Workshop on Mobilizing Science & Technology for Sustainable Development April, 2002 Center for International Affairs, Harvard University, USA (CFIA) Goal: To outline a strategy for mobilizing resources and building institutional capabilities needed to strengthen the use of science and technology in sustainable development. This strategy will include the prioritization of the most fertile targets for capacity investment as well as the most promising courses for institutional reform. Participants: Approximately 20 senior civil servants, foundation officers, business executives, natural scientists and development scholars engaged in the design, financing, operation, and evaluation of research systems involved in linking knowledge production to sustainable development. The CFIA Workshop


While different themes were specific to each workshop, several broad questions guided the exploration at both workshops: Mobilizing S&T How do we mobilize the most appropriate knowledge and technology to address a specific problem in a specific place? Balancing Flexibility and Stability How do we build and fund research systems that are flexible and responsive to evolving problems yet durable and committed to problems that require cumulative research efforts and long-term learning before producing viable outcomes? Solving Challenges of Integration How do we solve challenges of integration (disciplinary, functional, spatial/temporal, and knowledges) in S&T systems? Addressing Resource and Capacity Constraints Given the pressing resource constraints for public sector goods, how do we stimulate new investment in S&T for sustainable development and create institutions to better channel existing funds and resources?


  Focus on nature-society interactions S&T systems that explicitly address nature and society as coupled and interactive are more effective than systems that assume that one component or the other can be treated as a static boundary condition.   Problem-driven, people-centered S&T systems that are problem-driven are more effective than systems that are science, technology or funder driven. Problem-driven research and technological development requires central authority and responsibility of the stakeholders/potential users/decision makers in setting agendas, guiding the structure and process of S&T activities, and evaluating success.     Findings/propositions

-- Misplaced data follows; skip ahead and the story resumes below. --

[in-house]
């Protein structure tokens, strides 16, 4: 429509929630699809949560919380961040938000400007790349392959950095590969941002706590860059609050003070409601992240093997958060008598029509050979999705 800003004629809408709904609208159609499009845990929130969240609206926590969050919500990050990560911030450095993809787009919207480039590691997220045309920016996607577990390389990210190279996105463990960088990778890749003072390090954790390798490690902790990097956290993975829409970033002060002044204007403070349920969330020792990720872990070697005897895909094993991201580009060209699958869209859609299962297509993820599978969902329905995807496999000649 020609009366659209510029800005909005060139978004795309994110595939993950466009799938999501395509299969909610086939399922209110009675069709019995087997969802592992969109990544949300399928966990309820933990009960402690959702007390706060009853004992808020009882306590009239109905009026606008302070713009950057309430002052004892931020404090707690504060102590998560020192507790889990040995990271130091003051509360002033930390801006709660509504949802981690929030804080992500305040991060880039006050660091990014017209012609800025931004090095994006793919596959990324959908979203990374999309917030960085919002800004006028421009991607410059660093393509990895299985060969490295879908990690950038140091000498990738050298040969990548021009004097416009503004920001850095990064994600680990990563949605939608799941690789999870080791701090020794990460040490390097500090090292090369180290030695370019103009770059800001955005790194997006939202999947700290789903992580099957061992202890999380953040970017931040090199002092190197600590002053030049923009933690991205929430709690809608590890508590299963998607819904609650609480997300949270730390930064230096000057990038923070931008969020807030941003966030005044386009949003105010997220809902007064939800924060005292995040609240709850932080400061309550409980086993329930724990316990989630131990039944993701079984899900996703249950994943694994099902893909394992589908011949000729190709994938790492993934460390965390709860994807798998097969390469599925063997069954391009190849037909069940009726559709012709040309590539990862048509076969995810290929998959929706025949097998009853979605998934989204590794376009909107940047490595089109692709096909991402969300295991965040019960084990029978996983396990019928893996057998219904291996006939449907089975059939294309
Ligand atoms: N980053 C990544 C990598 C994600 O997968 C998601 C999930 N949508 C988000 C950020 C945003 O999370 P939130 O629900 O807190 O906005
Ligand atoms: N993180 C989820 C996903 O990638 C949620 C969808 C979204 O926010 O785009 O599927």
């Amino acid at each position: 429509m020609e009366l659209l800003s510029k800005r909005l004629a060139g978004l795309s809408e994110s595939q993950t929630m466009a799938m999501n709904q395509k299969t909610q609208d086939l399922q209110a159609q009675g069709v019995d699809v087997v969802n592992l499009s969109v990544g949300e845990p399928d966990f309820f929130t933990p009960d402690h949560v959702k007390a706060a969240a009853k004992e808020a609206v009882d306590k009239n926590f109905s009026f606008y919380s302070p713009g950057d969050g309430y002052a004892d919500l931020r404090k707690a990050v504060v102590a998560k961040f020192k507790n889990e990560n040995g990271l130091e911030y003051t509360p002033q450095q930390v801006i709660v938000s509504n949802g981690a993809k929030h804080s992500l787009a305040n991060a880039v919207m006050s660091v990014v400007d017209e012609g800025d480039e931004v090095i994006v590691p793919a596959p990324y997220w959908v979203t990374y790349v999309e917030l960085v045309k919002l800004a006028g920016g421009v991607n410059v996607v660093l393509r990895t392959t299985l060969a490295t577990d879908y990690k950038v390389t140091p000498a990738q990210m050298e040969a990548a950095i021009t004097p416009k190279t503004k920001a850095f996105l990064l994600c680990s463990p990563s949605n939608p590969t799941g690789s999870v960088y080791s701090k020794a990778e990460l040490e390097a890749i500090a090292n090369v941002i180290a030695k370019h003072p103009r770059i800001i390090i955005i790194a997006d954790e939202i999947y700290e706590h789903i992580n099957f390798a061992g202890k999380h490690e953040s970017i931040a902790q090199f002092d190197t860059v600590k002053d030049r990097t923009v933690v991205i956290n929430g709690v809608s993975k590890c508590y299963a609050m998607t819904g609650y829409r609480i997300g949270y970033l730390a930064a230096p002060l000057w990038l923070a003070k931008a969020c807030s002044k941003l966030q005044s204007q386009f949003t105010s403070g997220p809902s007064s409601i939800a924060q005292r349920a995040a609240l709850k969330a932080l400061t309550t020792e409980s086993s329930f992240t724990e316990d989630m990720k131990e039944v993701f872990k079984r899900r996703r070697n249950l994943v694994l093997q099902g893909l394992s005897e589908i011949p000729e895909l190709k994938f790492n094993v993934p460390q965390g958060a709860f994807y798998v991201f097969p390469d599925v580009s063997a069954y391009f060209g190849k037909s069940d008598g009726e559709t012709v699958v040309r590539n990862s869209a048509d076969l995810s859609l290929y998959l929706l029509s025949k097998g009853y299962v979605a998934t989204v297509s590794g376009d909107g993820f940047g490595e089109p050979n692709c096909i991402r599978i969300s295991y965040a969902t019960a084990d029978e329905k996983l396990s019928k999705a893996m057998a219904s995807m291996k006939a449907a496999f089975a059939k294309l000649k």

Boundary organizations Effective S&T systems employ “boundary organizations” – institutional mechanisms that facilitate communication and coordination across organizational, disciplinary, functional, and scalar boundaries.   Self-reflection and learning Effective S&T systems have mechanisms for critical self-reflection and learning. Such learning is facilitated by long-term commitments and organizational structures. There are also advantages to ad-hoc, flexible, and quick-to-respond S&T efforts as well, but these require legitimacy and support from established institutional networks (e.g., universities, international research organizations, intergovernmental organizations, national organizations, private firms, etc.).   Resources and capacity S&T systems that leverage existing capacities and coordinate complementary capacities within a system will be more effective than an institution that does not. There is a critical need to establish new and innovative funding mechanisms to make available more resources for S&T activities for sustainable development. Findings/propositions, cont’d